SEFFNER — A plan to build apartments in a rural area off Taylor Road has longtime residents there pushing back.
They didn’t want a recreational vehicle storage area that was proposed previously and they don’t want the 36 apartment units now being proposed on the 5.3-acre property between U.S. 92 and Dr. Martin Luther King Jr. Boulevard.
A zoning hearing is scheduled for Monday at which time a hearing master will decide whether to recommend in favor of changing the zoning to allow a higher density.
“The owners could build up to six units per acre right now,” said Terry Flott, who heads the Seffner Community Alliance, a group that addresses development issues in this semi-rural community. But they would be restricted to building either single family homes or duplexes.
The rezoning would allow more flexibility in the type of unit that could be built, including apartments or town homes, said Todd Pressman, who represents the land owners.
There are other issues, too. When the Winn-Dixie plaza was built at the northwest corner of Parsons Avenue and Dr. Martin Luther King Jr. Boulevard, the drainage issues were so bad that the store had to deal with nearby property owners to use their land for drainage, Flott said. That included the property now up for a rezoning.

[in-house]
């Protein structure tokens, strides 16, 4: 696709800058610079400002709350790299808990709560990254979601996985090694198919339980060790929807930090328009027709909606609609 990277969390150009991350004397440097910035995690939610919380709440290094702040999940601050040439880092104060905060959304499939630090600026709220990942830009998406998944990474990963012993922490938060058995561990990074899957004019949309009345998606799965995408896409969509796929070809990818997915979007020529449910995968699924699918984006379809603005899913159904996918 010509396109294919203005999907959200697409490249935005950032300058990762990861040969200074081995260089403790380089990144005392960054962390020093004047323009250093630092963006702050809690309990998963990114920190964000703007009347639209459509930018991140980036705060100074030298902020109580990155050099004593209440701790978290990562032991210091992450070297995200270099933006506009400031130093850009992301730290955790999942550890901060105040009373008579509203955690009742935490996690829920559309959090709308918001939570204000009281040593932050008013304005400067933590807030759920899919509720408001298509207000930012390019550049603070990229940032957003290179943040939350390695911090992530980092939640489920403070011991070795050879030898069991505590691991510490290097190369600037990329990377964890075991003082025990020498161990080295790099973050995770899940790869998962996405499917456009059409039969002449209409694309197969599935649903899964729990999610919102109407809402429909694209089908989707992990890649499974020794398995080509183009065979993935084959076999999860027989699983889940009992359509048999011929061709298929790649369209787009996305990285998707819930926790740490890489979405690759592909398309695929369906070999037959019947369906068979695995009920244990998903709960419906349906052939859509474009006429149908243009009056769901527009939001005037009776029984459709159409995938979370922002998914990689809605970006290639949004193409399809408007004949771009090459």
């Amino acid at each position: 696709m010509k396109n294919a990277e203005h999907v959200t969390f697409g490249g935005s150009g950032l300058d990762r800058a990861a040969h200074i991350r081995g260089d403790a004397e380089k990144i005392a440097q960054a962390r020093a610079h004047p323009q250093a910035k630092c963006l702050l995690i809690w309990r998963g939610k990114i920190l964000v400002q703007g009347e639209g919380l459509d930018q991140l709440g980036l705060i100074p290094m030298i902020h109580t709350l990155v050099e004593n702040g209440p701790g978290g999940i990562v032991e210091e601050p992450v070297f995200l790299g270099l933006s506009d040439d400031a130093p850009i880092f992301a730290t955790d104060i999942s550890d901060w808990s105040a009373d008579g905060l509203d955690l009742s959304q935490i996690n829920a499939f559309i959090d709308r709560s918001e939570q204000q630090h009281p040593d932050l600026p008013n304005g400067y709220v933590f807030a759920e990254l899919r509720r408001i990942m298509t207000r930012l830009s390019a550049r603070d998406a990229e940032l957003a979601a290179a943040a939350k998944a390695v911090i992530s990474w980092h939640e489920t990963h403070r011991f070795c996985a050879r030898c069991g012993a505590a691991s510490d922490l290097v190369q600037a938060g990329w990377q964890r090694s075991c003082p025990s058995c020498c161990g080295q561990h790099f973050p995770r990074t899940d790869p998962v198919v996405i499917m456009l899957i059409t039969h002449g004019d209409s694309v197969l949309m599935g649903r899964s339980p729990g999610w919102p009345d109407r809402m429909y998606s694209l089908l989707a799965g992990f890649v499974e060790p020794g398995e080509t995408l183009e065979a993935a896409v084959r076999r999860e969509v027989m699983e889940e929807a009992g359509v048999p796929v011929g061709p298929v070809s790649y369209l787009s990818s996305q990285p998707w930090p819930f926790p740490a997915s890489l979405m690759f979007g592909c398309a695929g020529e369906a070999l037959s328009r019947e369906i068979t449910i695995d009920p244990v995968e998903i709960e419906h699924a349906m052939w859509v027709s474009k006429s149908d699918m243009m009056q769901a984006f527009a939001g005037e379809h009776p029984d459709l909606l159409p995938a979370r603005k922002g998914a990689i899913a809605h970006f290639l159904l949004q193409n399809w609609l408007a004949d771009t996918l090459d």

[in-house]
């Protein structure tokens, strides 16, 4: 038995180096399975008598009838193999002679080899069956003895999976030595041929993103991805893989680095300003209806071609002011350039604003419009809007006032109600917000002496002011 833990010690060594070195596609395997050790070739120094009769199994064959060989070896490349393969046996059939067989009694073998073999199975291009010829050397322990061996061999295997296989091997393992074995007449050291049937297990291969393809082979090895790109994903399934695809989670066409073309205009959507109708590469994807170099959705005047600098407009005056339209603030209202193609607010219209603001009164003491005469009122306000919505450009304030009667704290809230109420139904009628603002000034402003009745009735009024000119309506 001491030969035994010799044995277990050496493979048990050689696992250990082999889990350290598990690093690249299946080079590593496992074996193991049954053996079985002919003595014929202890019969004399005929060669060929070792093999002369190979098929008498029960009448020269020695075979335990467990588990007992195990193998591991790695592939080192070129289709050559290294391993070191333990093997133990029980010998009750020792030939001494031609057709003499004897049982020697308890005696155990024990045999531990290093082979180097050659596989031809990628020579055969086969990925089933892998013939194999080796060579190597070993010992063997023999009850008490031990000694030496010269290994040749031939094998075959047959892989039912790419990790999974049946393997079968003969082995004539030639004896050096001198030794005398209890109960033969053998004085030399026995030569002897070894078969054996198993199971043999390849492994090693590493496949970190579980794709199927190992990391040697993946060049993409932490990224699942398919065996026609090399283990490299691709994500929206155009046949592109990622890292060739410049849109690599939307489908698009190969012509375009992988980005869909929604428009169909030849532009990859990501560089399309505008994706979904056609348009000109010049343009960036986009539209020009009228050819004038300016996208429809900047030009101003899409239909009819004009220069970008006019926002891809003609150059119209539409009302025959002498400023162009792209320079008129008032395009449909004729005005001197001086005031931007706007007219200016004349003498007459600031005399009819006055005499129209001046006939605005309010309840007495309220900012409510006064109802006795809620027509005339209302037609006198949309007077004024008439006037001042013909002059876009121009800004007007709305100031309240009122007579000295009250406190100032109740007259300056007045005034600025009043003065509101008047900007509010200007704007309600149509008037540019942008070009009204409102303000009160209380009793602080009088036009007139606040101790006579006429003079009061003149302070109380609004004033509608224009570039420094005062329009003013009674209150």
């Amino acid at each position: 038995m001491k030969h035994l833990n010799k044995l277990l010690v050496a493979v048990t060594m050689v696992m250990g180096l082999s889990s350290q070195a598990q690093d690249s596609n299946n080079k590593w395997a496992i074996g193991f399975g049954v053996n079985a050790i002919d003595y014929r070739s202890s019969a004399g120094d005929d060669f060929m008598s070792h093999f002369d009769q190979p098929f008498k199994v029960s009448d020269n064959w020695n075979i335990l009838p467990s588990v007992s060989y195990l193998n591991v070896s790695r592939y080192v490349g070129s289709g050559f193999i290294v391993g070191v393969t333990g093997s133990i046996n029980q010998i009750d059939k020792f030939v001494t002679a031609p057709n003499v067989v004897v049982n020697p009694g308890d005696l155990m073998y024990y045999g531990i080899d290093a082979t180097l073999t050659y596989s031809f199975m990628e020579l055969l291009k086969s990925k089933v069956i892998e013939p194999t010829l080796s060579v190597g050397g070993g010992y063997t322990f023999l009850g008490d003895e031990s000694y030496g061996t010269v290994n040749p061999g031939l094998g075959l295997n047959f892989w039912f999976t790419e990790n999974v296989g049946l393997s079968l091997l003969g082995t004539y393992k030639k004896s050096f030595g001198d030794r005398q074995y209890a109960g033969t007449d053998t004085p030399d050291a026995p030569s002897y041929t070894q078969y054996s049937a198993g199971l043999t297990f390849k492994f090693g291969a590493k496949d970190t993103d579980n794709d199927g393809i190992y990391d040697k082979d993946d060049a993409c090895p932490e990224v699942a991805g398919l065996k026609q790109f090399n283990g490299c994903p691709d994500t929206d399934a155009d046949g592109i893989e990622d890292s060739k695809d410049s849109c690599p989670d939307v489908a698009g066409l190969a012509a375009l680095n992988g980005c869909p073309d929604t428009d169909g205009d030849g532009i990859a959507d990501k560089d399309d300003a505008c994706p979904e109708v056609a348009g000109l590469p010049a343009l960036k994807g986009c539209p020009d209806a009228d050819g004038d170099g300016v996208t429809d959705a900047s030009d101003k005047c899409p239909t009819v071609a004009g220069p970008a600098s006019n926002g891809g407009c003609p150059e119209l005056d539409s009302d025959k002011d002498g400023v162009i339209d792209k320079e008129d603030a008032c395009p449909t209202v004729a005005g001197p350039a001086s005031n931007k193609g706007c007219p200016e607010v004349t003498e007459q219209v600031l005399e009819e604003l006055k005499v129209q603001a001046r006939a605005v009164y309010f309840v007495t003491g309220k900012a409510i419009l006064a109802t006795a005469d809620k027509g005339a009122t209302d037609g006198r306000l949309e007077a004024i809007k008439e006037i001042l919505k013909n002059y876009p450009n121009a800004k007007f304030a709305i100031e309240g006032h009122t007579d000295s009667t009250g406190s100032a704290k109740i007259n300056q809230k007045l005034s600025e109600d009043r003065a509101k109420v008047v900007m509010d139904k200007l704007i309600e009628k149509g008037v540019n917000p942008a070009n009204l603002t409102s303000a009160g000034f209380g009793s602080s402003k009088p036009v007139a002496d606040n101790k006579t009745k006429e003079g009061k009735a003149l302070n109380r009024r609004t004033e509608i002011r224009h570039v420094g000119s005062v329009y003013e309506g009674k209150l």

Hillsborough County Planner Michelle Heinrich said she has heard the same thing regarding the drainage. She said that would not be a matter taken up as part of the rezoning, however. It would have to be worked out when the developer comes in for site development, she said.
Krystle Booth, a life-long resident of Taylor Road, said apartments would ruin the rural feel of the area, which now has only single-family homes on big lots with a few duplexes. Two cemeteries in the area, which she called historic, would also stop any widening of Taylor Road, she said.
“People already speed up and down the road, too, and there are two special needs bus stops on Taylor Road,” Booth said.”This will just make it more of a nightmare.”
Pressman said the landowners have already made concessions, based on comments he has heard from the community.
“We have included a restriction on the number of units to 36,” Pressman said. He said his clients originally asked for a rezoning that would allow them to build a recreational vehicle storage compound. But after hearing push-back from the surrounding residents, they changed the request.
Heinrich said the property could hold 49 units under the requested zoning category, but because of the restriction being included in a recommendation to approve it, there would be a maximum of 36.